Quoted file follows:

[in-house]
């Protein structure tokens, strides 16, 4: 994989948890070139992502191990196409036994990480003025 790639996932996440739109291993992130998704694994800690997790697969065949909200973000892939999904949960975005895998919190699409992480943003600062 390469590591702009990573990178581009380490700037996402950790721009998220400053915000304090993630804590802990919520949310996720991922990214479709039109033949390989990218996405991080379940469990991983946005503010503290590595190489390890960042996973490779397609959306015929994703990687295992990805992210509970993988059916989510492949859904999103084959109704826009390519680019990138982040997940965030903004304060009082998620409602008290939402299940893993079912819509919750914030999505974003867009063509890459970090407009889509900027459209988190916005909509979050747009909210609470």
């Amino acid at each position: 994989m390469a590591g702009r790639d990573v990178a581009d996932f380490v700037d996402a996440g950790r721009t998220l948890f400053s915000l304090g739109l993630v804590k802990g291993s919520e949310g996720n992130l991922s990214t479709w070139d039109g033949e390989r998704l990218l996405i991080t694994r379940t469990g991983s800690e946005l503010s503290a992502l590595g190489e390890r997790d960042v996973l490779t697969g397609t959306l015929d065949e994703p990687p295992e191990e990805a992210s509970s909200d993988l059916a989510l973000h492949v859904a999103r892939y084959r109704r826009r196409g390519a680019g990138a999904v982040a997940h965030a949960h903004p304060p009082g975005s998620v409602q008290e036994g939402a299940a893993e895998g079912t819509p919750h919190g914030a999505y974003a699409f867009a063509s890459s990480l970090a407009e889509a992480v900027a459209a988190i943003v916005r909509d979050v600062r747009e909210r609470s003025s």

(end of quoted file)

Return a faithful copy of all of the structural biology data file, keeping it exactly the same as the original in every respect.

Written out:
[in-house]
């Protein structure tokens, strides 16, 4: 994989948890070139992502191990196409036994990480003025 790639996932996440739109291993992130998704694994800690997790697969065949909200973000892939999904949960975005895998919190699409992480943003600062 390469590591702009990573990178581009380490700037996402950790721009998220400053915000304090993630804590802990919520949310996720991922990214479709039109033949390989990218996405991080379940469990991983946005503010503290590595190489390890960042996973490779397609959306015929994703990687295992990805992210509970993988059916989510492949859904999103084959109704826009390519680019990138982040997940965030903004304060009082998620409602008290939402299940893993079912819509919750914030999505974003867009063509890459970090407009889509900027459209988190916005909509979050747009909210609470």
């Amino acid at each position: 994989m390469a590591g702009r790639d990573v990178a581009d996932f380490v700037d996402a996440g950790r721009t998220l948890f400053s915000l304090g739109l993630v804590k802990g291993s919520e949310g996720n992130l991922s990214t479709w070139d039109g033949e390989r998704l990218l996405i991080t694994r379940t469990g991983s800690e946005l503010s503290a992502l590595g190489e390890r997790d960042v996973l490779t697969g397609t959306l015929d065949e994703p990687p295992e191990e990805a992210s509970s909200d993988l059916a989510l973000h492949v859904a999103r892939y084959r109704r826009r196409g390519a680019g990138a999904v982040a997940h965030a949960h903004p304060p009082g975005s998620v409602q008290e036994g939402a299940a893993e895998g079912t819509p919750h919190g914030a999505y974003a699409f867009a063509s890459s990480l970090a407009e889509a992480v900027a459209a988190i943003v916005r909509d979050v600062r747009e909210r609470s003025s």